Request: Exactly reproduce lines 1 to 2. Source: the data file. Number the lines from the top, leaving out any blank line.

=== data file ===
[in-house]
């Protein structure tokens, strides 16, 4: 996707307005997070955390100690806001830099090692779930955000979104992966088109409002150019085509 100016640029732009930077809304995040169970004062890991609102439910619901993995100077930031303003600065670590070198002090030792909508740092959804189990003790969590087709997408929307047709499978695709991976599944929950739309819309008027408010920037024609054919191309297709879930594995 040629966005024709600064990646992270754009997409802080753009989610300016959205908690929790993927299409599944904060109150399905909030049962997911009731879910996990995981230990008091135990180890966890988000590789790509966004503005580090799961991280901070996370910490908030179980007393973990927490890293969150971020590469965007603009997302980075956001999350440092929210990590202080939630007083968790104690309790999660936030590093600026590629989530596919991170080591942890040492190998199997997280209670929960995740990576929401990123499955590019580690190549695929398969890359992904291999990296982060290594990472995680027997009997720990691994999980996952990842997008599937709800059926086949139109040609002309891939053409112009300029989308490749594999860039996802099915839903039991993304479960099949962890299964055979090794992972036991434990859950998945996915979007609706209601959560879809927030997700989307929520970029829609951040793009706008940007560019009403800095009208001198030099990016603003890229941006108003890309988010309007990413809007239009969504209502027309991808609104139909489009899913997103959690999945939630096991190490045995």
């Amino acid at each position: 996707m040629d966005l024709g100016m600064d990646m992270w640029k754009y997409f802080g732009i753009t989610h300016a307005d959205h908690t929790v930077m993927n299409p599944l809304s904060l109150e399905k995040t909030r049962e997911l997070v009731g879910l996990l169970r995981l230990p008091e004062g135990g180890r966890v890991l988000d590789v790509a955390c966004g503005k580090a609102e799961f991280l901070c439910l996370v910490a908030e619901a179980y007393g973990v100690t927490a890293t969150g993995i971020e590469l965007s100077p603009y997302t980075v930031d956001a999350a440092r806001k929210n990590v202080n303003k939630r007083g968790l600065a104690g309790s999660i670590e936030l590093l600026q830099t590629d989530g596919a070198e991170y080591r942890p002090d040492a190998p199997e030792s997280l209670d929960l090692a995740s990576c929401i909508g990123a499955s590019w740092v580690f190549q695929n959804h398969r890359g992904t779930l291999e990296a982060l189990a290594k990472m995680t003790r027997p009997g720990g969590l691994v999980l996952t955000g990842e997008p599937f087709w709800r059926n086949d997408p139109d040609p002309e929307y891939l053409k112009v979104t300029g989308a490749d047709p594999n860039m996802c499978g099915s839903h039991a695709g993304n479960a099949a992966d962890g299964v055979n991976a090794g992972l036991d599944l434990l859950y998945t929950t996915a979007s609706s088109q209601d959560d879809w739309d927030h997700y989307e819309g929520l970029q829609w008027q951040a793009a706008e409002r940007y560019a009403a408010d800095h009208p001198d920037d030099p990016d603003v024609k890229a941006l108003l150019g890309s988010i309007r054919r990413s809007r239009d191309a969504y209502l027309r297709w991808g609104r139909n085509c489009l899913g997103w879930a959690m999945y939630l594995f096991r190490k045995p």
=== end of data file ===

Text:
[in-house]
């Protein structure tokens, strides 16, 4: 996707307005997070955390100690806001830099090692779930955000979104992966088109409002150019085509 100016640029732009930077809304995040169970004062890991609102439910619901993995100077930031303003600065670590070198002090030792909508740092959804189990003790969590087709997408929307047709499978695709991976599944929950739309819309008027408010920037024609054919191309297709879930594995 040629966005024709600064990646992270754009997409802080753009989610300016959205908690929790993927299409599944904060109150399905909030049962997911009731879910996990995981230990008091135990180890966890988000590789790509966004503005580090799961991280901070996370910490908030179980007393973990927490890293969150971020590469965007603009997302980075956001999350440092929210990590202080939630007083968790104690309790999660936030590093600026590629989530596919991170080591942890040492190998199997997280209670929960995740990576929401990123499955590019580690190549695929398969890359992904291999990296982060290594990472995680027997009997720990691994999980996952990842997008599937709800059926086949139109040609002309891939053409112009300029989308490749594999860039996802099915839903039991993304479960099949962890299964055979090794992972036991434990859950998945996915979007609706209601959560879809927030997700989307929520970029829609951040793009706008940007560019009403800095009208001198030099990016603003890229941006108003890309988010309007990413809007239009969504209502027309991808609104139909489009899913997103959690999945939630096991190490045995």